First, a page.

The tension is that when we actually wait for 2000 years to get to the point where we can be masters of our own fate that we face the consequences of what comes with that responsibility. With regard to Iran and its rhetoric to wipe Israel off the map do we not recall the same bravado of the Arab armies preparing to cast us into the sea right before the Six Day War in 1967? Our faith in God and in the mitzvoth, Judaism teaches us, will protect us. At the same time we have learned from the sages “Pray as if everything depended on God and act as if everything depended upon you.”  And Israel’s unforgettable preemptive strike against the Egyptian air Force led to its miraculous victory now revered in the annals of Jewish history.
Prime Minister Netanyahu knows as does the Israeli and American political and military establishments understand that a preemptive attack against Iran’s nuclear facilities will trigger consequences that might very well cause loss of Israeli and American lives in Israel and around the world. The tension is readily apparent because what people forget is that Israel abhors having to wage war. Its superior military readiness is a reminder that Jews have learned their lessons from history and that we will never return to the dependency role we assumed for millennium as subjects to authorities who would be the masters of our lives. But do not forget that Israel always seeks peace first and foremost. The tension I refer to is a spiritual one that plays itself out in the real politick. It is that Israel must be the military power not because Israel relishes being a regional military power but because if they do not assume that role Israel would be dust in the wind. It is a necessary precondition for Jewish continuity but not one that we or the founders of Zionism had hoped Israel would have to contend with in relations with their Arab and Muslim neighbors in the Middle East.  It is a tension that tempts Israel to become as violent as our adversaries and Israel does its best to resist that urge to respond with restraint against its adversaries. The tension is to resist being like our adversaries even though we must use that power for the right reasons.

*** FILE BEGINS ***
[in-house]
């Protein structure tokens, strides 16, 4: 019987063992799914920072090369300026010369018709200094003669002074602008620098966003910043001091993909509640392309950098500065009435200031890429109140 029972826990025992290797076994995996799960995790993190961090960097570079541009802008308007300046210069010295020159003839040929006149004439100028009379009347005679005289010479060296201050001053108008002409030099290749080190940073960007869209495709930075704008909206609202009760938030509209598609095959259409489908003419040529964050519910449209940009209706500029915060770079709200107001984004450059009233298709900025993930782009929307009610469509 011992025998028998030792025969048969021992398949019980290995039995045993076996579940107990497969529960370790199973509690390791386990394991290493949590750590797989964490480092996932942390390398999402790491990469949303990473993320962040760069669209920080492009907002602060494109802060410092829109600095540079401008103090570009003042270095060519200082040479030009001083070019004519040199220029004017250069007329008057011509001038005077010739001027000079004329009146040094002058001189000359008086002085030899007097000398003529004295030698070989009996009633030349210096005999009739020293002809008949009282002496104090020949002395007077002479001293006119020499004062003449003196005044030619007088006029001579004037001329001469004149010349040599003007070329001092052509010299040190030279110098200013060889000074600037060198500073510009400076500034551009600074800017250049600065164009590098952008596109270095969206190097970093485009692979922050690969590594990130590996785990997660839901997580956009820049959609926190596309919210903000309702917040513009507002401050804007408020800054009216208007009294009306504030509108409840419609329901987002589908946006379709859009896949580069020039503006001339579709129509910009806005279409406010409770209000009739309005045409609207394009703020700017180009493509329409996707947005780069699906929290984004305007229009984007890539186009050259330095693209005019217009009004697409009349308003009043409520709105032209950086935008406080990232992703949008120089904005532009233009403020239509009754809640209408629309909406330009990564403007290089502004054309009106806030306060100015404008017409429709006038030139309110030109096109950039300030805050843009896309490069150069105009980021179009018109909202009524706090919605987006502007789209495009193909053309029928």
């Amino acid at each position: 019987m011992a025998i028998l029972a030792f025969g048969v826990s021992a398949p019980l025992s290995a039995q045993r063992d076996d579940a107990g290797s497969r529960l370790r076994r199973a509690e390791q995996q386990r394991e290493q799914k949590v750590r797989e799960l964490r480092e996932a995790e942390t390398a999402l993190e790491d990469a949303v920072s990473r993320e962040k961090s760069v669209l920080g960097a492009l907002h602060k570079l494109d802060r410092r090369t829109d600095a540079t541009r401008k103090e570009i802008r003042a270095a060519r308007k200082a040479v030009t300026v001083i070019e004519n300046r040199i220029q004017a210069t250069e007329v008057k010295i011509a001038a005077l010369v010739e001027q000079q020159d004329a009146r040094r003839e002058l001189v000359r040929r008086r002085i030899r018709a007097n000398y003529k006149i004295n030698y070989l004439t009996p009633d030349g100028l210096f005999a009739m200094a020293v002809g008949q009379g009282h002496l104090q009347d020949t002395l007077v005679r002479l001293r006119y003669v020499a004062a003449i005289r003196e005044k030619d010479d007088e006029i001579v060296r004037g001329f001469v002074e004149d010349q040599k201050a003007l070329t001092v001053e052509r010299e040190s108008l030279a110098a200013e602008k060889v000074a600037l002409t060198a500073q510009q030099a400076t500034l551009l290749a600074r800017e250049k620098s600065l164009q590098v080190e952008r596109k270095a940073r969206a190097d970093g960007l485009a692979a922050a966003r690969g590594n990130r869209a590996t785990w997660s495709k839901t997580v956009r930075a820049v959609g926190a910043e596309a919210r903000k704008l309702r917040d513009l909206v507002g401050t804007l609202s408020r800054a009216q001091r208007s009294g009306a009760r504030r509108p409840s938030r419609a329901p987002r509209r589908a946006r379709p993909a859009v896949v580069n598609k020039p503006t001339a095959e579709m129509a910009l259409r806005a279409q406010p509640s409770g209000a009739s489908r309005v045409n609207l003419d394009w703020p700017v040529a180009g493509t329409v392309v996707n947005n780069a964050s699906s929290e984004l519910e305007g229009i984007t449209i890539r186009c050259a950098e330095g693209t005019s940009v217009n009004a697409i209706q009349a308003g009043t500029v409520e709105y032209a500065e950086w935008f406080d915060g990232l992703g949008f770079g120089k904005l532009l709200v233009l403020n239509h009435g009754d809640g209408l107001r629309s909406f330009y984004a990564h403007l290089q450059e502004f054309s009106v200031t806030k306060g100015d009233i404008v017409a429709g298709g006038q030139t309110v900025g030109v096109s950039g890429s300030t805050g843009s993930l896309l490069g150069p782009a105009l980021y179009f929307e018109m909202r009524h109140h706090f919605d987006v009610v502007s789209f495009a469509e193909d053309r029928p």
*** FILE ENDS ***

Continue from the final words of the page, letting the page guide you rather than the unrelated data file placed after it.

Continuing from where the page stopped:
No doubt Prime Minister Netanyahu feels the same way worrying about what could go wrong in a pre-emptive strike against Iran’s nuclear facilities as well as the unintended consequences that might follow. Should we not be careful as we think about this preemptive strike idea against Iran? We have come a long way since the Purim story when we had to depend on the strategic thinking of Esther who requested her uncle Mordecai and the Jewish community of Persia to fast the day before she would ultimately launch her effort to violate Persian Law to see the King without being summoned by the king to reveal Haman’s plot against the people.  Jewish life hung in the balance of whether she would break the rules to speak to the king or not.  The fact that the positive results led the Jews to take out 75,000 Persians in another preemptive strike which foiled Haman’s plan showed even then that we had to do what was necessary to preserve our existence.
In many ways Prime Minister Netanyahu holds our fate in his hands too. We wait. Whether it is our own President or the Israeli Prime Minister we are now at the table with the ruling authorities staring face to face at each other. We are not victims anymore, yet, neither can we feel that the Jewish people worldwide let alone in Israel will avoid the consequences of a preemptive attack against Iran. Being in control of our own fate, as Prime Minister Netanyahu says, is not a time to release ourselves from prayer and deep introspection about preparing ourselves for the outcome of an eventual attack. We are released from the bondage of victimhood. We are not released from the responsibility of our humanity to experience fear or resist the temptation of relishing the act of committing a justifiable act of violence against another. No doubt that if Israel acts, proving once again it is the master of its own fate, it will bring down condemnation from many corners of the world as well as silent affirmation and appreciation. It will be up to us and the rest of world Jewry to speak out for Israel  before our  friends and neighbors from other faiths.  We are all playing a role, as did Moses so many times, as defenders of the faith and its people.